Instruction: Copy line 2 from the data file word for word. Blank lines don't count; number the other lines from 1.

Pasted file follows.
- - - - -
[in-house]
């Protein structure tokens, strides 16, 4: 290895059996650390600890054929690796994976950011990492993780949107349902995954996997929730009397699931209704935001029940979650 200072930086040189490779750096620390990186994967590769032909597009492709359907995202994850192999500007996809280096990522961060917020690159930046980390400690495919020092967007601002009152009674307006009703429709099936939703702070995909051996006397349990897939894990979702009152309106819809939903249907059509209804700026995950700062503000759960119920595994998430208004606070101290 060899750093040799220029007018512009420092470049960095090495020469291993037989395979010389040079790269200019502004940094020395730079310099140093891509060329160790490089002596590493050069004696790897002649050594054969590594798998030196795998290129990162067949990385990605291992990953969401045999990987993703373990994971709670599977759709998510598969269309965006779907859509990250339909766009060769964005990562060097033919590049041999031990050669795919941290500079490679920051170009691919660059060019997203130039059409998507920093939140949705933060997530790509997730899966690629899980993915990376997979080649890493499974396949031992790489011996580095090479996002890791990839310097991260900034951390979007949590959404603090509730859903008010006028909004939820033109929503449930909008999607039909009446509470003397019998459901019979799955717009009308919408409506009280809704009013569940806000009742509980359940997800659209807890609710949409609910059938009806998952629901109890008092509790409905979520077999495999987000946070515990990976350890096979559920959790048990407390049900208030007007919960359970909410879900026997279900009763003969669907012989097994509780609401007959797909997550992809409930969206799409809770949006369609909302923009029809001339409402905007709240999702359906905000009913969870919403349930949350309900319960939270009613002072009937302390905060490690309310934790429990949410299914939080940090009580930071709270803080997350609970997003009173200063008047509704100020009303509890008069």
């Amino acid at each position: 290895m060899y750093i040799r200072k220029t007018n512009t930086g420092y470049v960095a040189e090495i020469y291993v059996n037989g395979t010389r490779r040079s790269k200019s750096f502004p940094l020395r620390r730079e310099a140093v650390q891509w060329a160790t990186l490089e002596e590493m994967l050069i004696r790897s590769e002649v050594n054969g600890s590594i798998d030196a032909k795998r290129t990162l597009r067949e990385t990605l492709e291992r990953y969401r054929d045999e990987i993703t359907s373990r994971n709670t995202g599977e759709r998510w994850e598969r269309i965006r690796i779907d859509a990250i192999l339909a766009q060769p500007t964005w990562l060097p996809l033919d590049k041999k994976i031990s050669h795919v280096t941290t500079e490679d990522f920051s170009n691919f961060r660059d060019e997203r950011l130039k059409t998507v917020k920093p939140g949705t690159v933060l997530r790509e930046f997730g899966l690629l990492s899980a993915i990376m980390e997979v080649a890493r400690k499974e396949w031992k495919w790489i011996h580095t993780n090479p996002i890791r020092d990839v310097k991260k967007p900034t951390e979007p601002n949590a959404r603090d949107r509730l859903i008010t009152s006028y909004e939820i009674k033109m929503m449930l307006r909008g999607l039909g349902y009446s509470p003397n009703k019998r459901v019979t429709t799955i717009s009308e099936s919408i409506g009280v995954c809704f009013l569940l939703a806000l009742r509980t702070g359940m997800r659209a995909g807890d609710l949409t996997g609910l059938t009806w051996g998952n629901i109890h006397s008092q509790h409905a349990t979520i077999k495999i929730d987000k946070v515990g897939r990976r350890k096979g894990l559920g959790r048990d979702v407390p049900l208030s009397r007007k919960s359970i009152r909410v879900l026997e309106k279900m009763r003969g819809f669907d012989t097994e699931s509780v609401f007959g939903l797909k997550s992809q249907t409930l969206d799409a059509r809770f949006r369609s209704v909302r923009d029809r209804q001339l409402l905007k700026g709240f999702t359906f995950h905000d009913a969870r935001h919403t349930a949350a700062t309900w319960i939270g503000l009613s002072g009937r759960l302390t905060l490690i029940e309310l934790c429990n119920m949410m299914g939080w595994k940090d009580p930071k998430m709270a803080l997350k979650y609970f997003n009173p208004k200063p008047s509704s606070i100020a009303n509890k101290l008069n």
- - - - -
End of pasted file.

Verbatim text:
């Protein structure tokens, strides 16, 4: 290895059996650390600890054929690796994976950011990492993780949107349902995954996997929730009397699931209704935001029940979650 200072930086040189490779750096620390990186994967590769032909597009492709359907995202994850192999500007996809280096990522961060917020690159930046980390400690495919020092967007601002009152009674307006009703429709099936939703702070995909051996006397349990897939894990979702009152309106819809939903249907059509209804700026995950700062503000759960119920595994998430208004606070101290 060899750093040799220029007018512009420092470049960095090495020469291993037989395979010389040079790269200019502004940094020395730079310099140093891509060329160790490089002596590493050069004696790897002649050594054969590594798998030196795998290129990162067949990385990605291992990953969401045999990987993703373990994971709670599977759709998510598969269309965006779907859509990250339909766009060769964005990562060097033919590049041999031990050669795919941290500079490679920051170009691919660059060019997203130039059409998507920093939140949705933060997530790509997730899966690629899980993915990376997979080649890493499974396949031992790489011996580095090479996002890791990839310097991260900034951390979007949590959404603090509730859903008010006028909004939820033109929503449930909008999607039909009446509470003397019998459901019979799955717009009308919408409506009280809704009013569940806000009742509980359940997800659209807890609710949409609910059938009806998952629901109890008092509790409905979520077999495999987000946070515990990976350890096979559920959790048990407390049900208030007007919960359970909410879900026997279900009763003969669907012989097994509780609401007959797909997550992809409930969206799409809770949006369609909302923009029809001339409402905007709240999702359906905000009913969870919403349930949350309900319960939270009613002072009937302390905060490690309310934790429990949410299914939080940090009580930071709270803080997350609970997003009173200063008047509704100020009303509890008069």